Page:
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Ethical spending hits ‘record’ £122bn in 2021

Annual spending on ethical products and investments has surged past £100bn for the first time after the coronavirus crisis and climate fears sparked lifestyle changes among… View Article

GENERAL MERCHANDISE

Ethical spending hits ‘record’ £122bn in 2021

Annual spending on ethical products and investments has surged past £100bn for the first time after the coronavirus crisis and climate fears sparked lifestyle changes among consumers.

Shoppers increasingly turned to plant-based foods, second-hand clothes and furniture and greener gadgets during 2020, according to a Co-op report, covering the most recent year for which full data was available.

According to the Co-op’s Ethical Consumerism Report which has tracked consumer shopping habits since 1999, in just ten years, the ‘green pound’ has more than doubled from £51bn but Britons are withholding cash at record-levels to boycott brands due to social or environmental concerns.

The report shows that ethical shoppers have moved towards vegetarian and plant-based food and drinks, which have experienced a 34% sales increase to almost £1.5bn. In the summer last year, Co-op introduced a price-match initiative for its own brand plant-based foods against equivalent meat products to make it easier for shoppers to buy plant-based alternatives.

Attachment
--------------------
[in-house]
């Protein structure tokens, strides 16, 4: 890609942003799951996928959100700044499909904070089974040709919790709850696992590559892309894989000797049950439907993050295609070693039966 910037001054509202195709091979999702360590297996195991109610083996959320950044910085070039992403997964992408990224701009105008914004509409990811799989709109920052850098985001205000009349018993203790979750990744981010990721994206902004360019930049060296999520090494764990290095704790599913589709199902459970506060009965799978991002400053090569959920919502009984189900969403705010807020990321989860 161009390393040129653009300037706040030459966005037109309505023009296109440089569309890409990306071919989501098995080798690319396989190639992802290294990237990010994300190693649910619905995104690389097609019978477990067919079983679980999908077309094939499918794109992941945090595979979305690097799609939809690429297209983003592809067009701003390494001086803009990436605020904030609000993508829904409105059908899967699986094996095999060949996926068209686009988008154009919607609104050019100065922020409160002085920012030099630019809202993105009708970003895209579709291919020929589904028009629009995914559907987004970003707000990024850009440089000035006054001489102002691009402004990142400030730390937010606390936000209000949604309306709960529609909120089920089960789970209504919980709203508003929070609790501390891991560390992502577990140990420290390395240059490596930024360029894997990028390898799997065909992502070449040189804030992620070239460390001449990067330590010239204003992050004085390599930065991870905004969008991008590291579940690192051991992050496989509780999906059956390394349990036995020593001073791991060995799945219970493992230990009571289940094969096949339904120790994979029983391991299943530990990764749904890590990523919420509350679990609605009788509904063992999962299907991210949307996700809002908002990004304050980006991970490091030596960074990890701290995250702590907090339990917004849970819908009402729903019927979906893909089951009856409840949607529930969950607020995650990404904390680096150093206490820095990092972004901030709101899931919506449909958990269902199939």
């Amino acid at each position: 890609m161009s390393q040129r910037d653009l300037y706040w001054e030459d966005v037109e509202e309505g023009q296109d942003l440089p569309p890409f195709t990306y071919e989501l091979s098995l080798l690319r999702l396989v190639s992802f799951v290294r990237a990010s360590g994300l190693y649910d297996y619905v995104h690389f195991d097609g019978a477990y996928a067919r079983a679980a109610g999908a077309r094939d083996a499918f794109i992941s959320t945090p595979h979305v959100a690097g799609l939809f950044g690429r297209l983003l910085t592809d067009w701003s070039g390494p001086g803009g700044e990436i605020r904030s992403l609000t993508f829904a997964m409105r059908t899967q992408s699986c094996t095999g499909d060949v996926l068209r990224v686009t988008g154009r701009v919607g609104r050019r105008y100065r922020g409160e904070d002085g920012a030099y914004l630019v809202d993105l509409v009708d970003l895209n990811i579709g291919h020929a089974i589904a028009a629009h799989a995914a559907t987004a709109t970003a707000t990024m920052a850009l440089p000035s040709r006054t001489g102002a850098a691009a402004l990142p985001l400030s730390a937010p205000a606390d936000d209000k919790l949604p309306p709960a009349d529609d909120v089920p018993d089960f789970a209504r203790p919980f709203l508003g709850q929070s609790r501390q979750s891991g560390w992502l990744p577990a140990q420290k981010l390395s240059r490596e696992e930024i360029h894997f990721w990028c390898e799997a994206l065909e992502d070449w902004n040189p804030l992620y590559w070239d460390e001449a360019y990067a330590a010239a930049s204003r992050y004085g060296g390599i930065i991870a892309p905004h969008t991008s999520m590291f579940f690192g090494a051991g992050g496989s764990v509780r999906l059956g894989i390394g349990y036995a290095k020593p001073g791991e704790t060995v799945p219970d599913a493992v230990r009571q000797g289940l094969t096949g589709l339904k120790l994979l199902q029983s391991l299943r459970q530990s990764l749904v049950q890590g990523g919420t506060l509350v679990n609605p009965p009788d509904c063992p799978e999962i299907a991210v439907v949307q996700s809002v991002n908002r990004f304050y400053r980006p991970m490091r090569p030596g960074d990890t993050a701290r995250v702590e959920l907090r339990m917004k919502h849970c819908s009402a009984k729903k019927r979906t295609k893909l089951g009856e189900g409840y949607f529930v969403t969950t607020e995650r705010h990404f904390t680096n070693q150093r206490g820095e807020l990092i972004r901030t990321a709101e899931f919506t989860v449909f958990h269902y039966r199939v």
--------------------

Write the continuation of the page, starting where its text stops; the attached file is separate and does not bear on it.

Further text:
Sales data from the convenience retailer shows that plant-based burgers out-performed meat-based counterparts by 24% in 2021. Data also reveals an increase in the sales of plant-based ready meals, with Co-op’s plant-based range, GRO, outperforming meat-based ready meals by 15% over the last 12 months.

Steve Murrells, Chief Executive of the Co-op Group, said: “Our Ethical Consumerism Report is a barometer on consumer behaviour and shoppers are turning up the heat to boycott businesses which fail to act on ethical or social concerns. The report is a warning to brands that they must do business a better way for workers, communities and the planet but it offers clear evidence to policymakers that they can positively influence change.

“I had the privilege of attending COP-26 and whilst we can all agree the summit did deliver some progress, the hard yards begin now. Every business will have a role to play and we’re clear that a key part of our role is to help educate on how customers can make a difference by changing how they shop. And we know that we can achieve greater things together, which is why we’ve promised with our supermarket counterparts to halve our environmental impacts by the end of this decade.”

The report into consumer spending revealed that concerns over Fairtrade, animal welfare and sustainable food sourcing now account for almost £9bn.

Independent certification continued to be important in helping consumers make better choices. The Fairtrade, RSPCA Freedom Assured and Rainforest Alliance brands all rose in value while spend on MSC certified sustainable fish fell from £899m to £818m.

Free-range egg sales topped over £1bn for the first time and were helped by the increase in market volume as more supermarkets joined the Co-op in only selling free-range eggs.

Meanwhile, second-hand clothing sales hit £864m as frugal consumers opted to re-use clothing. Sales of ethical cosmetics increased to almost £1bn also, an 11% increase, and boosted by a shift towards online shopping and skincare products during the pandemic.

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